Excess Liquidity and the Foreign Currency Constraint: The Case of Monetary Management in Guyana
This paper examines why commercial banks in Guyana demand non-remunerated excess reserves, a phenomenon that became even more widespread after financial liberalisation. Despite the removal of capital controls, banks do not invest all excess reserves in a safe foreign asset because the central bank maintains an unofficial foreign currency constraint by accumulating international reserves. The findings suggest that commercial banks do not demand excess reserves for precautionary purpose – which is the conclusion of several other studies – but rather because of the maintained constraint. The estimated sterilisation coefficient is consistent with the hypothesis of an enforced constraint. The results, moreover, suggest an alternative way of looking at the monetary transmission mechanism in developing countries. The central bank maintains price and exchange rate stability through the accumulation of foreign reserves.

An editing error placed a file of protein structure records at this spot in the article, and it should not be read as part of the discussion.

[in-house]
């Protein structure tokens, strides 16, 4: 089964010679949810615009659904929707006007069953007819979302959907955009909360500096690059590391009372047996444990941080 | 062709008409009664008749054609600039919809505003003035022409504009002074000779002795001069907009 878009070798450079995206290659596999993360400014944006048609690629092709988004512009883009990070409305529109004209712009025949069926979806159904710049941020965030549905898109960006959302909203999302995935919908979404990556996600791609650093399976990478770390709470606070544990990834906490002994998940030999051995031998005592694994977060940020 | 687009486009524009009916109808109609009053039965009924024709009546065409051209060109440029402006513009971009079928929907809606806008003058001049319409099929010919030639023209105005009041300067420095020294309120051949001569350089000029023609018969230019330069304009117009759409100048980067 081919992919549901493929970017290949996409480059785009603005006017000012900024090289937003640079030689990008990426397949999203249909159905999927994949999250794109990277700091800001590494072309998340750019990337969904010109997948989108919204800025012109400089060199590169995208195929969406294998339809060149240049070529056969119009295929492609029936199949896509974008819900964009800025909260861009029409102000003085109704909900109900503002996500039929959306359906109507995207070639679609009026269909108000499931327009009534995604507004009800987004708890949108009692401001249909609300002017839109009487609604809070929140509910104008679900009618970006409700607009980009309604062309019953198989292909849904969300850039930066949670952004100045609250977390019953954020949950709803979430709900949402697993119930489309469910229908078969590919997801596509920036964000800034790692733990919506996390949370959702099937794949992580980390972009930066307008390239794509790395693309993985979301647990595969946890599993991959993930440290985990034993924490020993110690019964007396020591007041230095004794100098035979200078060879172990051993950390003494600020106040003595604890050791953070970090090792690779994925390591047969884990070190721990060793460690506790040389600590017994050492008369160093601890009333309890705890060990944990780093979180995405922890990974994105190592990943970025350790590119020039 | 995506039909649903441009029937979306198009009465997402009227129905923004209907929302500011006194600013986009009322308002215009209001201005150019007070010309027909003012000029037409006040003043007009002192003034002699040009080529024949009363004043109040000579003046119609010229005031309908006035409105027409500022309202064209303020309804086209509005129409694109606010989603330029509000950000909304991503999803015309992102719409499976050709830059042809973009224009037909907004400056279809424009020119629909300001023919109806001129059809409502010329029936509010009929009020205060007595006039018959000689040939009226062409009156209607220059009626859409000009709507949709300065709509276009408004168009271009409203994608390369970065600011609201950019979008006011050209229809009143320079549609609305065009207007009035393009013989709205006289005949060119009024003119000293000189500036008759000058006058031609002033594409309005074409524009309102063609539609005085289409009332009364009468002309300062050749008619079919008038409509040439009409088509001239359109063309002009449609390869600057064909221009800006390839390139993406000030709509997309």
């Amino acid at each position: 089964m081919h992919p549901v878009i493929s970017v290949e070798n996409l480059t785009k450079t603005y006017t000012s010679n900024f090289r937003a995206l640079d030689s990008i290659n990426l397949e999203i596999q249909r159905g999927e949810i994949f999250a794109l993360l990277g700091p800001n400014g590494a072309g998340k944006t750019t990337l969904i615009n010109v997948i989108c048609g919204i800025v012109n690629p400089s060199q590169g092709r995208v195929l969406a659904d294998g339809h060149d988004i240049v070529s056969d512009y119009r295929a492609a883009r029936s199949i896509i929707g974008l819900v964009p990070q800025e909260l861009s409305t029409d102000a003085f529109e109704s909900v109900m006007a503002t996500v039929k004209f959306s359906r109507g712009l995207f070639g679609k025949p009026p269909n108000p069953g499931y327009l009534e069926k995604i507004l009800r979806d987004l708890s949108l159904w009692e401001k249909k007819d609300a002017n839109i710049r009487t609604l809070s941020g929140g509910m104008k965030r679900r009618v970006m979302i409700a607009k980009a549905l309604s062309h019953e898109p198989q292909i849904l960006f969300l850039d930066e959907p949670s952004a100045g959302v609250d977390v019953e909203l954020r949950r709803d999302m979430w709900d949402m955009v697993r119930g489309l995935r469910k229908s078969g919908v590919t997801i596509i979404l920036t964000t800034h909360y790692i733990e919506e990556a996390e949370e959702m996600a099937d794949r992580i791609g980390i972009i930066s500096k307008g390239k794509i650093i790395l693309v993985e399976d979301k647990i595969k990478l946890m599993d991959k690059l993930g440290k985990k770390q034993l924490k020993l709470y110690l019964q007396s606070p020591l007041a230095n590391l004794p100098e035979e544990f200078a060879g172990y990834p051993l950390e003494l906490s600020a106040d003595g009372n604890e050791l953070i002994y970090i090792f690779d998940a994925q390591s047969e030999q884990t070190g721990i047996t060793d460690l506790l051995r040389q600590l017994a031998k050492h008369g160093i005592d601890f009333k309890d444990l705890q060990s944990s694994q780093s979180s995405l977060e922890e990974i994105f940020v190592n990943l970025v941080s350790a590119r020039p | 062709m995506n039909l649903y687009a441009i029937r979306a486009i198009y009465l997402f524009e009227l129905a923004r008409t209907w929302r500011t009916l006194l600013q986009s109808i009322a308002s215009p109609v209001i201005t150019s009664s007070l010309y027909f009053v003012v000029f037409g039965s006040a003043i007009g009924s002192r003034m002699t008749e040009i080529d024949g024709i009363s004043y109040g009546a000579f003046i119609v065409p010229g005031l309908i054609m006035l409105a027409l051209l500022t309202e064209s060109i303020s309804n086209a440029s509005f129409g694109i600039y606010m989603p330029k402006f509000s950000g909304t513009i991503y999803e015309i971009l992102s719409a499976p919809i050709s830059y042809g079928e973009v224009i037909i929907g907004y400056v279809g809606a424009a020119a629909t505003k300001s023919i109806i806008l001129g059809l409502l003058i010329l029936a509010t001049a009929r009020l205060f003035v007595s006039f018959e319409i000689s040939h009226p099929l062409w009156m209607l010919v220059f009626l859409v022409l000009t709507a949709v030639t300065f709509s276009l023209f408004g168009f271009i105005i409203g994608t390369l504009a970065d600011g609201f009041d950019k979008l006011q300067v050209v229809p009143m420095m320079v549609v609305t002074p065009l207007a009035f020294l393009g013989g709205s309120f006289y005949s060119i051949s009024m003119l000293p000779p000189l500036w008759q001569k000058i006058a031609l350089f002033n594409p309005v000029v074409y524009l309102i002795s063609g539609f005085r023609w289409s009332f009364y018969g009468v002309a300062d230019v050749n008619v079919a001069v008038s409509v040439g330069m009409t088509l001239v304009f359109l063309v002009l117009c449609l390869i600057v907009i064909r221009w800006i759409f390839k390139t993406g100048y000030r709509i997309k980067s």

|Date of creation:||Jan 2008|
|Date of revision:|
|Publication status:||Published in Applied Economics 16.41(2009): pp. 2073-2084|
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